We never could expect much privacy in public places -- but any hope we had of going unnoticed has all but disappeared.
Surveillance cameras abound. We're watched indoors at virtually any public venue and outside on many streets and sidewalks.
And for good reason. The cameras help curb theft by employees and others, help solve break-ins and allow store owners to monitor their shops beyond normal business hours.
We're not fans of big brother always watching us. But a lot of those using the cameras are just everyday folks, trying to keep their businesses afloat and their employees safe.
One of the greatest unintentional uses of surveillance cameras is to provide valuable clues for solving crimes that weren't associated with the properties the cameras were meant to protect.
A camera on a storefront might capture a mugging across the street. Police sometimes piece together several sources of video footage to get a better picture of the details of a crime.
The news media routinely brings images of crimes to the public's attention, often leading to the arrest of suspects who were caught on film.
So we find it baffling that images captured by red-light cameras in Washington state cannot be used by law enforcement for anything other than traffic enforcement.
That means if someone was murdered near an intersection equipped with red-light cameras, police cannot view the footage for clues to the crime.
That's just the case with a couple of unsolved homicides in Seattle. Images that would help police in holding the guilty accountable may exists but authorities are barred from using them.
Washington is one of just a few states that prohibit police from using red-light camera footage in criminal investigations.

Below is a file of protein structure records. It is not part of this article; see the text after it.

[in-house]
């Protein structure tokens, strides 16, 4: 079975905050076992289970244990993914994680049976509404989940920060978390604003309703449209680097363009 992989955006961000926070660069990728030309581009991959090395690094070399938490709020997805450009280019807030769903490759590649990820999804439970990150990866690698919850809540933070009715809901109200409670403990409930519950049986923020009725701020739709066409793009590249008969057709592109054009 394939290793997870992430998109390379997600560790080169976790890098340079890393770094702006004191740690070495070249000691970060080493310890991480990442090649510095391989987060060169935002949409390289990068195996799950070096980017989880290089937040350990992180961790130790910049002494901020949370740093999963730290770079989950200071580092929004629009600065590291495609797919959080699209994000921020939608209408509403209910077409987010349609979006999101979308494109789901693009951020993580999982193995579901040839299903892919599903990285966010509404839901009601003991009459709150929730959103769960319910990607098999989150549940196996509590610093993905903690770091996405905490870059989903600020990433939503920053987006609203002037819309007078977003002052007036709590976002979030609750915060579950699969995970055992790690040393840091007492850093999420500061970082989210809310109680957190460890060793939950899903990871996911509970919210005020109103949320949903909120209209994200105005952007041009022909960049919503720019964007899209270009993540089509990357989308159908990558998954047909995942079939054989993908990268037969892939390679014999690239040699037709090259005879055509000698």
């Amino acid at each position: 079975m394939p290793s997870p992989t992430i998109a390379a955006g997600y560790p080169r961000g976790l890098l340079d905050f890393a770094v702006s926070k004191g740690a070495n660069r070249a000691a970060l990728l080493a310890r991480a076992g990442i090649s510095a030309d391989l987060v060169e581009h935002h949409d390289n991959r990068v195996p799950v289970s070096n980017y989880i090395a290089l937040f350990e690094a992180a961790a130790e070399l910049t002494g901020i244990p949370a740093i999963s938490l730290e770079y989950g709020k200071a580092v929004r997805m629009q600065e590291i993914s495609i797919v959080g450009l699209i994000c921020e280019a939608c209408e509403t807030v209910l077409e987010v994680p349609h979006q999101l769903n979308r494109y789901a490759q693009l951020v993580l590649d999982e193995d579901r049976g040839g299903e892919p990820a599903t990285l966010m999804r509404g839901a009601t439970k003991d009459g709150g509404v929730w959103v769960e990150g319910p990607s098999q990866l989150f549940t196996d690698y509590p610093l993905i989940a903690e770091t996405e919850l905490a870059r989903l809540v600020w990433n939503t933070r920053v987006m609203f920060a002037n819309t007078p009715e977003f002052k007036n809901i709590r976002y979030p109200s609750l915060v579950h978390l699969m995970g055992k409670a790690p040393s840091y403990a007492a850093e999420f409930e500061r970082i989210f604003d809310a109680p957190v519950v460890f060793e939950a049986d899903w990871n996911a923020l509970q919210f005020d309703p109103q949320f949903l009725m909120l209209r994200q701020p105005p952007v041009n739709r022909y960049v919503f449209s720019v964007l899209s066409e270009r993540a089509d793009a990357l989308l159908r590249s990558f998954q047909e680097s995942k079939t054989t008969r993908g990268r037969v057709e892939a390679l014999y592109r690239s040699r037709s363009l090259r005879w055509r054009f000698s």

The law was crafted that way, say proponents, to ease people's fears of having their privacy breached.
But it's likely to also leave dangerous criminals on the streets who might otherwise be charged by police.
And besides, having police review the photos for clues to serious crimes is not much more invasive than the normal use of red-light cameras.
The devices photograph the license plates of traffic offenders, and a ticket is dropped in the mail. It's usually automated, and you're never the wiser until you open your mailbox and find the citation.
While we don't -- yet -- have red-light cameras in the Tri-Cities, it likely is only a matter of time. And if the cameras caught a vehicle fleeing the scene of a crime or offered other clues, police ought to be allowed to use the images.
Opponents see a slippery slope and view any proposed change to the law as an example of "mission creep."
So what? The cameras already are in use in many big cities. If you run a red light, your data is already being captured. What's the difference if police access the footage to help solve other crimes?
They've already proven useful in solving cases from cattle rustling to murder. If there are important clues on red-light camera footage, police should be able to use it in the course of justice.
We're all for privacy rights, but this extension of privacy to the intersections of public streets is absurd -- and dangerous.